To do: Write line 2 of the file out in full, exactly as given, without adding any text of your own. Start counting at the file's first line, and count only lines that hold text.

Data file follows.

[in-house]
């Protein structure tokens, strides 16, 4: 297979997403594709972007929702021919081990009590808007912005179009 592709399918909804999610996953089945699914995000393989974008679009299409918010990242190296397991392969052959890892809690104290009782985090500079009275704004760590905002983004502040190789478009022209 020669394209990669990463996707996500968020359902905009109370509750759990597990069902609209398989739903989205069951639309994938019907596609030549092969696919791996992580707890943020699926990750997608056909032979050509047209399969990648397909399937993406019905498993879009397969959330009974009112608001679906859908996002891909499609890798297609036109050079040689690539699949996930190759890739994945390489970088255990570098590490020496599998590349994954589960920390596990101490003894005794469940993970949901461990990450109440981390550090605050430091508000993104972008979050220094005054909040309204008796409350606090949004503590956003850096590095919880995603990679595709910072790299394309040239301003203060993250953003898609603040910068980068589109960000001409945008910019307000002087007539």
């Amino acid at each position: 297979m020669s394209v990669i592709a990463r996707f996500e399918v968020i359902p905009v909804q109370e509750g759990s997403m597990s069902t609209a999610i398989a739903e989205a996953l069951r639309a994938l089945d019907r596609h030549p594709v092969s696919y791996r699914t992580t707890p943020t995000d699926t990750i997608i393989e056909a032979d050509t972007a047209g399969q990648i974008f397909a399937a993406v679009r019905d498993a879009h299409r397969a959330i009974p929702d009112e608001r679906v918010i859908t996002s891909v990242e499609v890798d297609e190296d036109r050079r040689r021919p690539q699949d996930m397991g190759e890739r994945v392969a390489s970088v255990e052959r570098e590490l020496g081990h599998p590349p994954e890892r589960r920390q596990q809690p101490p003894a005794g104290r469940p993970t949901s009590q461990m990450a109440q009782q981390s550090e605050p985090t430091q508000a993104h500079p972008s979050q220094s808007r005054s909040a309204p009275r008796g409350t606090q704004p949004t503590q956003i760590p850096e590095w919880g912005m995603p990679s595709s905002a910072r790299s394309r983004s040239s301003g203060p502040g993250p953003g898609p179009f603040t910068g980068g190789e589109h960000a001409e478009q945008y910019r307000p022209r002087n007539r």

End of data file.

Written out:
């Protein structure tokens, strides 16, 4: 297979997403594709972007929702021919081990009590808007912005179009 592709399918909804999610996953089945699914995000393989974008679009299409918010990242190296397991392969052959890892809690104290009782985090500079009275704004760590905002983004502040190789478009022209 020669394209990669990463996707996500968020359902905009109370509750759990597990069902609209398989739903989205069951639309994938019907596609030549092969696919791996992580707890943020699926990750997608056909032979050509047209399969990648397909399937993406019905498993879009397969959330009974009112608001679906859908996002891909499609890798297609036109050079040689690539699949996930190759890739994945390489970088255990570098590490020496599998590349994954589960920390596990101490003894005794469940993970949901461990990450109440981390550090605050430091508000993104972008979050220094005054909040309204008796409350606090949004503590956003850096590095919880995603990679595709910072790299394309040239301003203060993250953003898609603040910068980068589109960000001409945008910019307000002087007539």